by Christian Penn

Feed the flock of God which is among you, taking the oversight thereof, not by constraint, but willingly; not for filthy lucre, but of a ready mind; Neither as being lords over God’s heritage, but being examples to the flock. I Peter 5:2, 3

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They wander, they gripe, they disappoint, they fail to show up at times, they bicker, they gossip, they do dumb things and they commit ridiculous sins. “What in the world is wrong with my church?” you ask. “If I could go somewhere else maybe I could find some people who would behave in the way I teach them to,” you think. “It seems I just keep fighting the very same battles with the very same sheep,” you complain. Is this the way you feel at times? Oh yes, it probably is. A pastor has a very trying job at times unless he does not have unreasonable expectations of what a church should be.

Many pastors take stock of the condition of their church on a regular basis but fail to take stock of their own responsibility and performance often enough. Peter reminded us in this passage that we have a responsibility to serve our church in the right way and with the right attitude. First he tells us that we are to feed them. Now, that does not mean only when they please us or do what we want them to do. No. We are to feed the sick sheep, the angry sheep, the wandering sheep, the sinful sheep, the rebellious sheep, the critical sheep, the gossiping sheep, the disobedient sheep and even the unfaithful sheep. It is our job to feed the flock.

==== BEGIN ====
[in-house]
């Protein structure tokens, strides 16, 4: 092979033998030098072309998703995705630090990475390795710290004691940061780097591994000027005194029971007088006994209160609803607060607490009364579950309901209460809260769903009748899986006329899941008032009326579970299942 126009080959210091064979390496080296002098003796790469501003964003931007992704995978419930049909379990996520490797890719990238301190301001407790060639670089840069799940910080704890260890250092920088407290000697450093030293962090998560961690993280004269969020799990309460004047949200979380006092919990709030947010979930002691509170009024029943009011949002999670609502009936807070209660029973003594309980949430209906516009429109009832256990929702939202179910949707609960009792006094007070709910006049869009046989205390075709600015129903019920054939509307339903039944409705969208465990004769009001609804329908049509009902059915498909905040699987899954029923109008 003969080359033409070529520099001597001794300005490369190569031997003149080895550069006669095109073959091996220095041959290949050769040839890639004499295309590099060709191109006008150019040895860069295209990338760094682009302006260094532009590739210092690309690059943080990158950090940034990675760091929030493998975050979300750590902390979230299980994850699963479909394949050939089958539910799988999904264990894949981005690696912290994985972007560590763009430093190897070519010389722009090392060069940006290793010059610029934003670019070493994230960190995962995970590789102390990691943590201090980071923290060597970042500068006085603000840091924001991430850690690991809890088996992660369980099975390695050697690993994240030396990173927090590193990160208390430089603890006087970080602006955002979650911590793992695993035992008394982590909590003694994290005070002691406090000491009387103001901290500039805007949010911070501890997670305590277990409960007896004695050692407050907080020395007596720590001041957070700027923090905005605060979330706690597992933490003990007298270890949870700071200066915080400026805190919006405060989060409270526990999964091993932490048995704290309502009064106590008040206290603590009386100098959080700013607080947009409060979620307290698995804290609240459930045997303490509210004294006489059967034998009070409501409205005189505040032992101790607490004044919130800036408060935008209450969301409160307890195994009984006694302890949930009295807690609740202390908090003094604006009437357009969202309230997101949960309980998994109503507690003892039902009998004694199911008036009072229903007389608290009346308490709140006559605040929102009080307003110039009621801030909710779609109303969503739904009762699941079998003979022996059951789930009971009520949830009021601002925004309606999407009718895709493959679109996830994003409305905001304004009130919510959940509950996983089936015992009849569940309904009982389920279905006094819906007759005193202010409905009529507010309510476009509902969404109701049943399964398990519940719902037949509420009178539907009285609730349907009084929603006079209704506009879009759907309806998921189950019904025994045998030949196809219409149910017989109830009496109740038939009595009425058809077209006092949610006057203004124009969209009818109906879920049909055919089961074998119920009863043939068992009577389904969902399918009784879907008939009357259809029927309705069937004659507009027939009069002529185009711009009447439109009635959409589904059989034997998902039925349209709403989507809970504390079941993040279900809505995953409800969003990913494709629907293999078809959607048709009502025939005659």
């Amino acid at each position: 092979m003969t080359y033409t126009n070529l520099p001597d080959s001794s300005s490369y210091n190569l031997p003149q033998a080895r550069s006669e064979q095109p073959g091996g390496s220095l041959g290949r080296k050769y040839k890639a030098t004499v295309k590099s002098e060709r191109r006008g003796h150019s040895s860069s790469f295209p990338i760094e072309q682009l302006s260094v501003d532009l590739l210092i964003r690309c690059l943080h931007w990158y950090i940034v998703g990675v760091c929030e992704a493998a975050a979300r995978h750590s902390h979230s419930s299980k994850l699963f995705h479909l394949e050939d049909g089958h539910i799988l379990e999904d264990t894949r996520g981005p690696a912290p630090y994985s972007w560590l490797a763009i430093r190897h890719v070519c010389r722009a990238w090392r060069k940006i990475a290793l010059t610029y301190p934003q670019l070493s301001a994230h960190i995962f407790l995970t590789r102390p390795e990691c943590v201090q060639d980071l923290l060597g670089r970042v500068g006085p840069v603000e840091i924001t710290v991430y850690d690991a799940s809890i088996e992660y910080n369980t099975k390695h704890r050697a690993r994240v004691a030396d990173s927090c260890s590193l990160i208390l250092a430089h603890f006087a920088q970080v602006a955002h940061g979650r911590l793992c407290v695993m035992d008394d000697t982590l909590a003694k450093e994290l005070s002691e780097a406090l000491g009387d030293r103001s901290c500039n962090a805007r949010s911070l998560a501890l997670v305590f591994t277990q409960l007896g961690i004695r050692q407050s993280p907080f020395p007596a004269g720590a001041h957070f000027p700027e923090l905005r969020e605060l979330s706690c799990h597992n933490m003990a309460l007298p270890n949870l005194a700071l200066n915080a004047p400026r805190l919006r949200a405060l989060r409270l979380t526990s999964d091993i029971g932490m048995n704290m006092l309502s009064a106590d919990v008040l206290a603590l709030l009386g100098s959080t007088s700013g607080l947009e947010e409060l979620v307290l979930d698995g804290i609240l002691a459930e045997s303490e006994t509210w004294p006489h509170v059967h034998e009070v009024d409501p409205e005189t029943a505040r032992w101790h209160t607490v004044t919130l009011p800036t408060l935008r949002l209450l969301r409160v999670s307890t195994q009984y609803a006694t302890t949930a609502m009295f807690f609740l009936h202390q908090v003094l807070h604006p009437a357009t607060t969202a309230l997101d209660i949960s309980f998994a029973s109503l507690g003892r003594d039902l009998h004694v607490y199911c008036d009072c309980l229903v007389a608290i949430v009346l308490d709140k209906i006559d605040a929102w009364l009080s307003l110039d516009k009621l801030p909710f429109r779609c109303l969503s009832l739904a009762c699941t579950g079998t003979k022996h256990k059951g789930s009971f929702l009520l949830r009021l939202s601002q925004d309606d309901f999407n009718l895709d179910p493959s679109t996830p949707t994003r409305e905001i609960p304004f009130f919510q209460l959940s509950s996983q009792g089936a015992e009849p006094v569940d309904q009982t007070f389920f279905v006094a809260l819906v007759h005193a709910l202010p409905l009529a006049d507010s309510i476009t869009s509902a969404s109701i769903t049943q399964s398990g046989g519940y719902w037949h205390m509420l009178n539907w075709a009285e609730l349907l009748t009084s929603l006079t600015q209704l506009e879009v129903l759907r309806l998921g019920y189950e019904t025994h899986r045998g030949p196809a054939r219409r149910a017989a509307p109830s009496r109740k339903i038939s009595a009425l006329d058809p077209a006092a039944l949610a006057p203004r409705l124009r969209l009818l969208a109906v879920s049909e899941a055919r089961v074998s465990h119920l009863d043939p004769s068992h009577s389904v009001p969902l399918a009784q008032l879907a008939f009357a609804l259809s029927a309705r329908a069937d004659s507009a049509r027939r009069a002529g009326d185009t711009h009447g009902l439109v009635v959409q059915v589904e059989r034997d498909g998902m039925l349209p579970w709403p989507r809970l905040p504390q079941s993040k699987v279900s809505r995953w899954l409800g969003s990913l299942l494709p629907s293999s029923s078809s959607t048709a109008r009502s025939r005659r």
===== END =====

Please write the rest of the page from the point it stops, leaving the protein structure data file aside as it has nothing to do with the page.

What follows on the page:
Notice he does not say to beat them, kick them, hit them, berate them, humiliate them or take our frustrations out on them. No, he says feed them. That can be hard to do when you are angry at them, but it is still your responsibility to feed your flock. Pastor, no excuses are given. Feed the flock. No exceptions are allowed. Feed the sheep. Throwing the food at them is not allowed. No, you are just to feed the flock. Maybe you are starving your flock to punish them.

Peter goes on to tell us to take oversight of the flock as well. Notice he says feed them first. Then we are to care for them. That is where the work gets tough. We are to round up the strays and keep rounding them up when they stray again. We must mend their wounds, pick the ticks and burrs off them, chase away predators, shelter them from the weather, nurse them to health when they are sick, step in when they fight each other and anything else that goes on in a flock. It is hard to do that on the golf course 5 days a week or by hanging out with other shepherds. No, we must be attentive to the flock at all times. It is our job. It is what we are called to do.

It can be dirty. It can be tiring. It can be discouraging. It can be painful. It can be tough. However it is what we are commanded to do. How are you doing pastor? Are you feeding the flock? Are you overseeing the flock without regard to your own comfort and best interests? Are you feeding them the best food and giving them the best care? If not, why not? Maybe it is because of your attitude. Peter addresses this with three thoughts.